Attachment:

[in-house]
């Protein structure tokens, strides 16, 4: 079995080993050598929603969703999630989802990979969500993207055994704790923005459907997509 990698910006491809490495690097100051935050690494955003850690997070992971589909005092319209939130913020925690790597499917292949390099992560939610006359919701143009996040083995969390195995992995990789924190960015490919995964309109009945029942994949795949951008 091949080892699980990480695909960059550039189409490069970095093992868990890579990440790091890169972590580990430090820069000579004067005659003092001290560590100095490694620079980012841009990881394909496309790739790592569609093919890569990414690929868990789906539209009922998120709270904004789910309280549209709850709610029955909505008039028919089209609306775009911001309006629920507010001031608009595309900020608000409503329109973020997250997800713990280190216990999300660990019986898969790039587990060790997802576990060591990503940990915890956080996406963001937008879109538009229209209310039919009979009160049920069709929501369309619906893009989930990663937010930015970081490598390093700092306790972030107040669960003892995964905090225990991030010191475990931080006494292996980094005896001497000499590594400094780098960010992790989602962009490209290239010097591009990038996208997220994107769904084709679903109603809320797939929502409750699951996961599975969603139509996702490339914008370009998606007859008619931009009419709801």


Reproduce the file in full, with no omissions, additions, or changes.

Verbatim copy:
[in-house]
């Protein structure tokens, strides 16, 4: 079995080993050598929603969703999630989802990979969500993207055994704790923005459907997509 990698910006491809490495690097100051935050690494955003850690997070992971589909005092319209939130913020925690790597499917292949390099992560939610006359919701143009996040083995969390195995992995990789924190960015490919995964309109009945029942994949795949951008 091949080892699980990480695909960059550039189409490069970095093992868990890579990440790091890169972590580990430090820069000579004067005659003092001290560590100095490694620079980012841009990881394909496309790739790592569609093919890569990414690929868990789906539209009922998120709270904004789910309280549209709850709610029955909505008039028919089209609306775009911001309006629920507010001031608009595309900020608000409503329109973020997250997800713990280190216990999300660990019986898969790039587990060790997802576990060591990503940990915890956080996406963001937008879109538009229209209310039919009979009160049920069709929501369309619906893009989930990663937010930015970081490598390093700092306790972030107040669960003892995964905090225990991030010191475990931080006494292996980094005896001497000499590594400094780098960010992790989602962009490209290239010097591009990038996208997220994107769904084709679903109603809320797939929502409750699951996961599975969603139509996702490339914008370009998606007859008619931009009419709801």